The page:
Recent findings indicate that variations of genes related to polyunsaturated fatty acid metabolism may be of relevance for human development and health. Common polymorphisms in the fatty acid desaturase (FADS) genes have been shown to significantly decrease omega-3 fatty acid concentrations in blood, breast milk and tissues during pregnancy and in children (28). In addition, polymorphisms in FADS seem to negatively influence the risk for developing allergic disorders and eczema, while diminishing the positive effect of breastfeeding on later cognitive development. Moreover, research suggests that omega-3 fatty acid supplementation in infants may decrease the risk of developing some manifestations of allergic disease later in life (29). However, further investigations would be necessary to confirm these potential early programming effects on the immune system.

References

  1. Ravelli A. C. et al. Glucose tolerance in adults after prenatal exposure to famine. Lancet. 1998; 351:173–177.
  2. Roseboom T. J. et al. Coronary heart disease after prenatal exposure to the Dutch famine, 1944–45. Heart. 2000; 84:595–598.
  3. Moore S. E. et al. Prenatal or early postnatal events predict infectious deaths in young adulthood in rural Africa. Int J Epidemiol. 1999; 28:1088–1095.
  4. Simondon K. B. et al. Season of birth is not associated with risk of early adult death in rural Senegal. Int J. Epidemiol. 2004; 33:130–136.
  5. Scholl T. O. and Johnson W. G. Folic acid: influence on the outcome of pregnancy. Am J Clin Nutr. 2000; 71(5):1295–1303.
  6. Kim K. N. et al. Effects of the interaction between the C677T 5,10-methylenetetrahydrofolate reductase polymorphism and serum B vitamins on homocysteine levels in pregnant women. Eur J Clin Nutr. 2004 ; 58 :10–16.
  7. Calle M. de la et al. Homocysteine, folic acid and B-group vitamins in obstetrics and gynaecology. Eur J Obstet Gynecol Reprod Biol. 2003 ; 107:125–134.
  8. Steegers-Theunissen R. P. et al. Hyperhomocysteinemia, pregnancy complications, and the timing of investigation. Obstet Gynecol. 2004; 104:336–343.
  9. Chmurzynska A. Fetal Programming: link between early nutrition, DNA methylation, and complex diseases. Nutr Rev. 2010; 68(2)87–98.
  10. Refsum H. et al. Hyperhomocysteinemia and elevated methylmalonic acid indicate a high prevalence of cobalamin deficiency in Asian Indians. Am J Clin Nutr. 2001; 74:233–241.
  11. Felix T. M. et al. Metabolic effects and the methylenetetrahydrofolate reductase (MTHFR) polymorphism associated with neural tube defects in southern Brazil. Birth Defects Res. 2004; 70:459–463.
  12. Lapilonne A. Vitamin D deficiancy during pregnancy may impair maternal and fetal outcomes. Med Hypotheses. 2010; 74(1):71–75.
  13. Rochat M.K. et al. Maternal vitamin D intake during pregnancy increases gene expression of ILT3 and ILT4 in cord blood. Clin Exp Allergy. 2010; 40(5):786–794.
  14. Raby B.A. et al. Association of vitamin D receptor gene polymorphisms with childhood and adult asthma. Am J Respir Crit Care Med. 2004; 170(10):1057–1065.
  15. Rubin R. N. Et al. Relationship of serum antioxidants to asthma prevalence in youth. Am J Respir Crit Care Med. 2004; 169:393–398.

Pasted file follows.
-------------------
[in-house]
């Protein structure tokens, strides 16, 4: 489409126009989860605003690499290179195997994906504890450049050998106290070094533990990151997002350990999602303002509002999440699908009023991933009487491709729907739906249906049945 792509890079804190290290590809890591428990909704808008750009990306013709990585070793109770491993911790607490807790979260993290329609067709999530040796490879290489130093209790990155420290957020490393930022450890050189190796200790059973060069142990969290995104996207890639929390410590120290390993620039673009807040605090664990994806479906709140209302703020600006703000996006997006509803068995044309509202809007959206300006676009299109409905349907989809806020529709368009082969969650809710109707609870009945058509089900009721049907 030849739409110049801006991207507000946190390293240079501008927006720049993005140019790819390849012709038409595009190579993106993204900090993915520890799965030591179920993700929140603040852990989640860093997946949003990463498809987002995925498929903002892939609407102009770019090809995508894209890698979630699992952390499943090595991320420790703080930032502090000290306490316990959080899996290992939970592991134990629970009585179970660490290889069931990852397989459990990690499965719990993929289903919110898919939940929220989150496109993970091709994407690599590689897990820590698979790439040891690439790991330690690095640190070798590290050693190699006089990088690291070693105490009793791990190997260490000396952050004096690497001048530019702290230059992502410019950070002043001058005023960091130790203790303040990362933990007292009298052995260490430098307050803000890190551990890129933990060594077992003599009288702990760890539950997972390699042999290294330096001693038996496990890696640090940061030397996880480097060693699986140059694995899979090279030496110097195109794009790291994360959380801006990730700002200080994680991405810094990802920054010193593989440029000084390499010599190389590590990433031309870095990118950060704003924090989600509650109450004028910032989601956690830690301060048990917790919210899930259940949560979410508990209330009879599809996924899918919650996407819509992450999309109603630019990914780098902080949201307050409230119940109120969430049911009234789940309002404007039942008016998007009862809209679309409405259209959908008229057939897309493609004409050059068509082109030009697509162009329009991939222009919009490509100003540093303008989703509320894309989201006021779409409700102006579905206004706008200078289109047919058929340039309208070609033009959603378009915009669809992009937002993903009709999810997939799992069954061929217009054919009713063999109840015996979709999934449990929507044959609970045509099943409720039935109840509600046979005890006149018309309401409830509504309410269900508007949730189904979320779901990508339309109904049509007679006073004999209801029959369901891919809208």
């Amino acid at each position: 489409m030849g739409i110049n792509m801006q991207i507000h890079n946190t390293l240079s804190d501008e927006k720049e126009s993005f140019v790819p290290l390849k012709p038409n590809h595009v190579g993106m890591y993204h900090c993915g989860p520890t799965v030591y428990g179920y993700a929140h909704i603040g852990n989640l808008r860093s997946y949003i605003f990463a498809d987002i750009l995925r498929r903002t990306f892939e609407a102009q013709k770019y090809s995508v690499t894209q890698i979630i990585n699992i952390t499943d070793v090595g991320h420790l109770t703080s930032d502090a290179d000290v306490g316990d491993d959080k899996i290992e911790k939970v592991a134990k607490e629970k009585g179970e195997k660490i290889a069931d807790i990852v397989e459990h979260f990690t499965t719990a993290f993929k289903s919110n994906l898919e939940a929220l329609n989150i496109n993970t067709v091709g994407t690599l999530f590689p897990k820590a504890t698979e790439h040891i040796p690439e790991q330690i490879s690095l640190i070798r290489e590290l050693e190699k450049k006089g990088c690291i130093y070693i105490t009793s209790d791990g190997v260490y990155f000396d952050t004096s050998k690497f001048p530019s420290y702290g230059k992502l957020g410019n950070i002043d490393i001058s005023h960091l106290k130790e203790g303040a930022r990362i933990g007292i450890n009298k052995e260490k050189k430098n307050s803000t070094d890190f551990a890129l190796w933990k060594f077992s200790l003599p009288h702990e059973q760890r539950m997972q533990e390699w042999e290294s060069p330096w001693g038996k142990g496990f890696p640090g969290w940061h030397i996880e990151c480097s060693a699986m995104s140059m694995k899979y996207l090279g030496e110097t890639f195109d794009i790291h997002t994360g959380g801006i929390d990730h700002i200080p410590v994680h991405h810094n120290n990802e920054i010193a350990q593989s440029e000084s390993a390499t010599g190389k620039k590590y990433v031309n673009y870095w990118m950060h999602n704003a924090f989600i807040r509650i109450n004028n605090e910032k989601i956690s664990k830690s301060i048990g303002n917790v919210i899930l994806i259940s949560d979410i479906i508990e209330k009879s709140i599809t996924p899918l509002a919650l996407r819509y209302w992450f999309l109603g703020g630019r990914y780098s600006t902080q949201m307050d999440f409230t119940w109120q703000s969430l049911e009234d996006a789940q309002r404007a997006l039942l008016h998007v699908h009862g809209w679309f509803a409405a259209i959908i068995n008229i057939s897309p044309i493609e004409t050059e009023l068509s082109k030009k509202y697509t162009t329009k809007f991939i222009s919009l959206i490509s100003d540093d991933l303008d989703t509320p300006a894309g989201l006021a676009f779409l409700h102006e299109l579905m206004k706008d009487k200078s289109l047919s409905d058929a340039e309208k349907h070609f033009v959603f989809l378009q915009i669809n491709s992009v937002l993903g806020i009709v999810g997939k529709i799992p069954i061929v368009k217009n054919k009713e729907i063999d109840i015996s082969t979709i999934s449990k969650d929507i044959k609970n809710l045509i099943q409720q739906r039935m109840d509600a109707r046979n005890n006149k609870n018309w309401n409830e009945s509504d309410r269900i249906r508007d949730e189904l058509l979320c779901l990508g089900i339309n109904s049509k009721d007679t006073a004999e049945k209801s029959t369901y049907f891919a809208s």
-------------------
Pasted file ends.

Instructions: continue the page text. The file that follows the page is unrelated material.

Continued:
16. Ram F. S. et al. Vitamin C supplementation for asthma. Cochrane Database Syst Rev. 2004; 1.
  17. Allam M. F. and Lucane R. A. Selenium supplementation for asthma. Cochrane Database Syst Rev. 2004; 1.
  18. Devereux G. et al. Low maternal vitamin E intake during pregnancy is associated with asthma in 5-year-old children. American Journal of Respiratory and Critical Care Medicine. 2006; 174:499–507.
  19. Turner S.W. et al. Associations between fetal size, maternal {alpha}-tocopherol and childhood asthma. Thorax. 2010; 65(5):391–397.
  20. Innis S.M. Metabolic programming of long-term outcomes due to fatty acid nutrition in early life.  Matern Child Nutr. 2011; 7 (2):112–123.
  21. Boucher O. et al. Neurophysiologic and neurobehavioral evidence of beneficial effects of prenatal omega-3 fatty acid intake on memory function at school age. Am J Clin Nutr. 2011; 93(5):1025–1037.
  22. Belizan J. M. et al. Long-term effect of calcium supplementation during pregnancy on the blood pressure of offspring: follow up of a randomised controlled trial. BMJ. 1997; 315:281–285.
  23. Gillman M. W. et al. Maternal calcium intake and offspring blood pressure. Circulation. 2004; 110:1990–1995.
  24. Hindmarsh P. C. et al. Effect of early maternal iron stores on placental weight and structure. Lancet. 2000; 356:719–723.
  25. Barker D. J. et al. Fetal and placental size and risk of hypertension in adult life. BMJ. 1990; 301:259–262.
  26. Ramakrishnan U. et al. Multiple micronutrient supplementation during pregnancy does not lead to greater infant birth size than does iron-only supplementation: a randomized controlled trial in a semirural community in Mexico. Am J Clin Nutr. 2003; 77:720–725.
  27. Buckley A. J. et al. Nutritional programming of adult disease. Cell Tissue Res. 2005; 322: 73–79.
  28. Glaser C. et al. Genetic variation in polyunsaturated fatty acid metabolism and its potential relevance for human development and health. Matern Child Nutr. 2011; 7 (2):27–40.
  29. Calder P.C. et al. Is there a role for fatty acids in early life programming of the immune system?  Proc Nutr Soc. 2010; 69(3):373–380.